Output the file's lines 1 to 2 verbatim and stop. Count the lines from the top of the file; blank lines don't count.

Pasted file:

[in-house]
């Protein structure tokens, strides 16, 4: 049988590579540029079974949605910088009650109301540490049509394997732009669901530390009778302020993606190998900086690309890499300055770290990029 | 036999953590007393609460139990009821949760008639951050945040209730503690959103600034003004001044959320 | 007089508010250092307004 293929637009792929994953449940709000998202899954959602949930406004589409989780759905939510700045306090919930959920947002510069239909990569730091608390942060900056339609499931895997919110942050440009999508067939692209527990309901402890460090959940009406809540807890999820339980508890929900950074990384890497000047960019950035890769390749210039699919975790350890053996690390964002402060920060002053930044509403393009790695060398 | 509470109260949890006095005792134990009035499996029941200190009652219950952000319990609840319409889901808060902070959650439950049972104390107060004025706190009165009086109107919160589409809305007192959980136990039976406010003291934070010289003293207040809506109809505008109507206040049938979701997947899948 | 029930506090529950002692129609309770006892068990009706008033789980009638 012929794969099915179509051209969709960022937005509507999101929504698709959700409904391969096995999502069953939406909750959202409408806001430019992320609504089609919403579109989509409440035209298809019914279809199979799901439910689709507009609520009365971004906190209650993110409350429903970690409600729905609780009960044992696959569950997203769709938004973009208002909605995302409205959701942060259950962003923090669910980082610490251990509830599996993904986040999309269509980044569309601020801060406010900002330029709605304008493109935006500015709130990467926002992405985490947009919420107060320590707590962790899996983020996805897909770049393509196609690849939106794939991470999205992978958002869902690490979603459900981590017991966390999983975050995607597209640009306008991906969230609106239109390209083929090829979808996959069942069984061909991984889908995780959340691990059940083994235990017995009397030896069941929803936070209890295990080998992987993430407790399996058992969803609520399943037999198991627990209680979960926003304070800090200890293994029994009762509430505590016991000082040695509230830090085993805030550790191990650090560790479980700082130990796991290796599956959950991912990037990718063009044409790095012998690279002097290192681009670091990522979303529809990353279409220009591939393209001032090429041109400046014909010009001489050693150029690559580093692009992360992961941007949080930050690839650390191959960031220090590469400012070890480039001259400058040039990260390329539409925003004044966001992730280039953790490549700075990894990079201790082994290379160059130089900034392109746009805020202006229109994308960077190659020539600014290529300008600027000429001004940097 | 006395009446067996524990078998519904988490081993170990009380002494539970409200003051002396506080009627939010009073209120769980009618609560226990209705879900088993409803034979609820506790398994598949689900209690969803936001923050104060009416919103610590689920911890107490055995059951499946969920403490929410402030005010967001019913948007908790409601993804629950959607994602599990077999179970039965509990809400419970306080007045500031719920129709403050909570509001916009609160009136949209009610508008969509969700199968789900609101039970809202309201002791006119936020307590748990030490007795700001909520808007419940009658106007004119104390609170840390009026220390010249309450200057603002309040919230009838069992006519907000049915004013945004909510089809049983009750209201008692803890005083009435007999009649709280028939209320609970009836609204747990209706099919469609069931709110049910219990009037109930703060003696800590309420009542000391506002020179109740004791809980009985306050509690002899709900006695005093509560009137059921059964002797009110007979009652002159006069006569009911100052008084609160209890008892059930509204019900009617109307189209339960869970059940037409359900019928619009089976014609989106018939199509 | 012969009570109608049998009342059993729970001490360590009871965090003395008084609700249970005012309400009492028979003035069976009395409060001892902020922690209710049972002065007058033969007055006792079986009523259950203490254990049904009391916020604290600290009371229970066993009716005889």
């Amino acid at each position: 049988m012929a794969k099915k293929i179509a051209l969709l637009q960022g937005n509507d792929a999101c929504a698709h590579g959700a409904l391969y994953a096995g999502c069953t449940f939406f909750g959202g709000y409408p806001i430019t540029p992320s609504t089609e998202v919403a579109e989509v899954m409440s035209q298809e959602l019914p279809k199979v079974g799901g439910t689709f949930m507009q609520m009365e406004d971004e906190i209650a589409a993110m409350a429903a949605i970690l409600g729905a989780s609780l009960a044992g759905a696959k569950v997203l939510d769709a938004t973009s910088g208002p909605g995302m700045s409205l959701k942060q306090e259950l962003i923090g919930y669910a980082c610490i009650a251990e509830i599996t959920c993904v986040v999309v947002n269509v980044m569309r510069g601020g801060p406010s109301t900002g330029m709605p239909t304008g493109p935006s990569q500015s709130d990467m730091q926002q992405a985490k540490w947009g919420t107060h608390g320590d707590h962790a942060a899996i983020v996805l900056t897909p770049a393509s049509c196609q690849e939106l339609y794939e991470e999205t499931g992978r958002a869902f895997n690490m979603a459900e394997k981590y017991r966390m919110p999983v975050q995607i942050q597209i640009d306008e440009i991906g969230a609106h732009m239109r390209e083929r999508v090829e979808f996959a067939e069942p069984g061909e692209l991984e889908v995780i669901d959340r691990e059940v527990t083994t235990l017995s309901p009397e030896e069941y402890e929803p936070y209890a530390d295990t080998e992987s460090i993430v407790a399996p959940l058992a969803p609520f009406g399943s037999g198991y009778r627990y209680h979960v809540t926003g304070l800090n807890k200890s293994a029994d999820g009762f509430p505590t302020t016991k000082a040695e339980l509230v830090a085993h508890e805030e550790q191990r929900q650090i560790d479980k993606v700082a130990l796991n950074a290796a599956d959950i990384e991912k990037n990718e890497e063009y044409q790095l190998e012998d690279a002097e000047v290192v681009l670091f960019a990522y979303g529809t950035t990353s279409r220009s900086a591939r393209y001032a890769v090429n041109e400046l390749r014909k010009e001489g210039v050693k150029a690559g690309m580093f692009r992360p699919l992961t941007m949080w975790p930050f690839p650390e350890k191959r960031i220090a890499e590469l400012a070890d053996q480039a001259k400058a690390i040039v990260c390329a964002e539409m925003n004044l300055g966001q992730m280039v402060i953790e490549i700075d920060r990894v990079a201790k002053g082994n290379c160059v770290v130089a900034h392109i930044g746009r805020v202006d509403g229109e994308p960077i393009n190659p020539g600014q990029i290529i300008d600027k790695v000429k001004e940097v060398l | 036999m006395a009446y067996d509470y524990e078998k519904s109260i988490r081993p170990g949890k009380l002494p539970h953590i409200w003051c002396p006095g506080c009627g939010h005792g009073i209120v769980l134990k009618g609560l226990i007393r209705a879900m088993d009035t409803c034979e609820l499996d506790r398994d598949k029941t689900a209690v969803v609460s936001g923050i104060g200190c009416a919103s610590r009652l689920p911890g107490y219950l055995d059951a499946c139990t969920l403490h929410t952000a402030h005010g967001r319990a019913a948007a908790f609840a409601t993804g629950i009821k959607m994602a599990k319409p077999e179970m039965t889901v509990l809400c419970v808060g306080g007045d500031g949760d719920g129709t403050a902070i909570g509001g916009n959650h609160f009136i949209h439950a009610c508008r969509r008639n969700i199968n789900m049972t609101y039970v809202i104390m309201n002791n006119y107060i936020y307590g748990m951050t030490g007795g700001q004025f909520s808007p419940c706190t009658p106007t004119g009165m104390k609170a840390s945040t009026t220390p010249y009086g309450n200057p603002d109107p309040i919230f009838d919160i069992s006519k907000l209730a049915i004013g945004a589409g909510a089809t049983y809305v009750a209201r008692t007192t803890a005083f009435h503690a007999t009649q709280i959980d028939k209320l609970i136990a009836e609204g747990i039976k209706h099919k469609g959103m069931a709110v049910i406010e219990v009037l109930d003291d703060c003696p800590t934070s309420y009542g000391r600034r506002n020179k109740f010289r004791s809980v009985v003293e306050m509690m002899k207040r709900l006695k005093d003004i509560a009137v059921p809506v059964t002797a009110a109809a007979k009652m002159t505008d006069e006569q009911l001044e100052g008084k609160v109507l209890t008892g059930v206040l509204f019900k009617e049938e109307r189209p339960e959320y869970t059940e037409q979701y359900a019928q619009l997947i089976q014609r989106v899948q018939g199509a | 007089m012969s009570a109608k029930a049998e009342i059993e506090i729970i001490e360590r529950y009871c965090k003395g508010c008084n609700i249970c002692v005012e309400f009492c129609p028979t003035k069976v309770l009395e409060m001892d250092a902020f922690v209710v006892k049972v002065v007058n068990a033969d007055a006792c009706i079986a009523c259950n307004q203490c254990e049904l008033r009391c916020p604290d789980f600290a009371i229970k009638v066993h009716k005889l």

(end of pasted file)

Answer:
[in-house]
């Protein structure tokens, strides 16, 4: 049988590579540029079974949605910088009650109301540490049509394997732009669901530390009778302020993606190998900086690309890499300055770290990029 | 036999953590007393609460139990009821949760008639951050945040209730503690959103600034003004001044959320 | 007089508010250092307004 293929637009792929994953449940709000998202899954959602949930406004589409989780759905939510700045306090919930959920947002510069239909990569730091608390942060900056339609499931895997919110942050440009999508067939692209527990309901402890460090959940009406809540807890999820339980508890929900950074990384890497000047960019950035890769390749210039699919975790350890053996690390964002402060920060002053930044509403393009790695060398 | 509470109260949890006095005792134990009035499996029941200190009652219950952000319990609840319409889901808060902070959650439950049972104390107060004025706190009165009086109107919160589409809305007192959980136990039976406010003291934070010289003293207040809506109809505008109507206040049938979701997947899948 | 029930506090529950002692129609309770006892068990009706008033789980009638 012929794969099915179509051209969709960022937005509507999101929504698709959700409904391969096995999502069953939406909750959202409408806001430019992320609504089609919403579109989509409440035209298809019914279809199979799901439910689709507009609520009365971004906190209650993110409350429903970690409600729905609780009960044992696959569950997203769709938004973009208002909605995302409205959701942060259950962003923090669910980082610490251990509830599996993904986040999309269509980044569309601020801060406010900002330029709605304008493109935006500015709130990467926002992405985490947009919420107060320590707590962790899996983020996805897909770049393509196609690849939106794939991470999205992978958002869902690490979603459900981590017991966390999983975050995607597209640009306008991906969230609106239109390209083929090829979808996959069942069984061909991984889908995780959340691990059940083994235990017995009397030896069941929803936070209890295990080998992987993430407790399996058992969803609520399943037999198991627990209680979960926003304070800090200890293994029994009762509430505590016991000082040695509230830090085993805030550790191990650090560790479980700082130990796991290796599956959950991912990037990718063009044409790095012998690279002097290192681009670091990522979303529809990353279409220009591939393209001032090429041109400046014909010009001489050693150029690559580093692009992360992961941007949080930050690839650390191959960031220090590469400012070890480039001259400058040039990260390329539409925003004044966001992730280039953790490549700075990894990079201790082994290379160059130089900034392109746009805020202006229109994308960077190659020539600014290529300008600027000429001004940097 | 006395009446067996524990078998519904988490081993170990009380002494539970409200003051002396506080009627939010009073209120769980009618609560226990209705879900088993409803034979609820506790398994598949689900209690969803936001923050104060009416919103610590689920911890107490055995059951499946969920403490929410402030005010967001019913948007908790409601993804629950959607994602599990077999179970039965509990809400419970306080007045500031719920129709403050909570509001916009609160009136949209009610508008969509969700199968789900609101039970809202309201002791006119936020307590748990030490007795700001909520808007419940009658106007004119104390609170840390009026220390010249309450200057603002309040919230009838069992006519907000049915004013945004909510089809049983009750209201008692803890005083009435007999009649709280028939209320609970009836609204747990209706099919469609069931709110049910219990009037109930703060003696800590309420009542000391506002020179109740004791809980009985306050509690002899709900006695005093509560009137059921059964002797009110007979009652002159006069006569009911100052008084609160209890008892059930509204019900009617109307189209339960869970059940037409359900019928619009089976014609989106018939199509 | 012969009570109608049998009342059993729970001490360590009871965090003395008084609700249970005012309400009492028979003035069976009395409060001892902020922690209710049972002065007058033969007055006792079986009523259950203490254990049904009391916020604290600290009371229970066993009716005889």